At the center, was James Dolan who made terrible hires in guys like Isiah Thomas and Phil Jackson. Thomas made one bad move after another as a coach, GM, and person, giving tabloids a field day. After firing him, the Knicks slowly rebuild back into a playoff team thanks to the acquisitions of Carmelo Anthony and Amare Stoudemire. But as they then began to struggle, Dolan tried to right the ship with the hiring of Phil Jackson. Instead he made things worse as Jackson unsuccessfully tried to employ his famed, yet outdated triangle offense. He also made Anthony's final months with the team rough. Overall, Dolan just doesn't know the meaning of what an owner should do. That's because he is too sensitive about the criticism he received from others. It was bad to the point that he banned Charles Oakley from coming to the Garden for insults that he directed at Dolan, as well as a fan for telling him to sell the team, and threatened to sue the Daily News for negative reports on the team.
But this offseason was supposed to be different. They were going to draft Zion Williamson at #1 and sign free agents Kyrie Irving and Kevin Durant. Then the lottery happened. The Knicks got the 3rd pick, which they used to get R.J. Barrett who may be a more complete player than Zion actually. But they flopped in free agency. Of course Dolan made almost no effort to get Irving and Durant. Even worse, is that they went to the crosstown rival Brooklyn Nets therefore making them the #1 team in New York. And the reason why, is Dolan. While Durant and Irving both have questionable personalities, Dolan's lack of effort as well as preparation, is just another example of his incompetence.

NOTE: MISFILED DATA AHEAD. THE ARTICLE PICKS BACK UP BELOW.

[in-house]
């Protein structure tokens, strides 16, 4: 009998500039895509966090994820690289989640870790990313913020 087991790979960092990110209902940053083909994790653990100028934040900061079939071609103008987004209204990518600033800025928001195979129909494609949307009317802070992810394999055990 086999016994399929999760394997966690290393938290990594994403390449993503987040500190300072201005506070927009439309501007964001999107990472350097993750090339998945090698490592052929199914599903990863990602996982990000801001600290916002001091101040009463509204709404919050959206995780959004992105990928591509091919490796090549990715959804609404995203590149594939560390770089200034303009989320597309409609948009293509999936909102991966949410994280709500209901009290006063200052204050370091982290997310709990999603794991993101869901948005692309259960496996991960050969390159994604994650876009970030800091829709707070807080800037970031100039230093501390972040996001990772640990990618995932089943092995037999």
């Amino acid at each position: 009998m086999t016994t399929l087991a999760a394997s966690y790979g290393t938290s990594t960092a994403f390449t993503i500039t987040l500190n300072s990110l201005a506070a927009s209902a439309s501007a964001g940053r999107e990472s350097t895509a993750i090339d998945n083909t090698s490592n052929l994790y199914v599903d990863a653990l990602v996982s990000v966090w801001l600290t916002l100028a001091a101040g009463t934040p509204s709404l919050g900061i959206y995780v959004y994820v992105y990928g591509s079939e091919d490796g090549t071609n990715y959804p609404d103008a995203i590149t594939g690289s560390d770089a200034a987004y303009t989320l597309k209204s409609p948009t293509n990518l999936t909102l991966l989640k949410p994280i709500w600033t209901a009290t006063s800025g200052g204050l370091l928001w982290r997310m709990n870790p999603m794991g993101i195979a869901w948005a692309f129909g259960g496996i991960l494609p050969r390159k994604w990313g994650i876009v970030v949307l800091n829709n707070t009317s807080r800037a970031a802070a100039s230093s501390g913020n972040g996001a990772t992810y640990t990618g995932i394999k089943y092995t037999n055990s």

At this point, the Knicks do have a young core along with the free agent signing of Julius Randle who has been getting better every year since the knee injury he suffered in his rookie year. With R.J. and Randle likely being the leader amongst other promising players like Dennis Smith Jr., Mitchell Robinson, and Kevin Knox, they can definitely compete for a playoff spot.
But then it's just a fact that instead of being a possible contender for a championship, they are now only a playoff contender. Overall, the Knicks took a big blow in free agency. The reasoning is simple, this organization hasn't been ran well for almost 2 decades. If they want to rebound next offseason, they must acknowledge that players will only come to them if they are a good team with promise. If they don't take that into account, they'll remain far away from a championship because as it stands, they are one of the most cursed franchises in sports.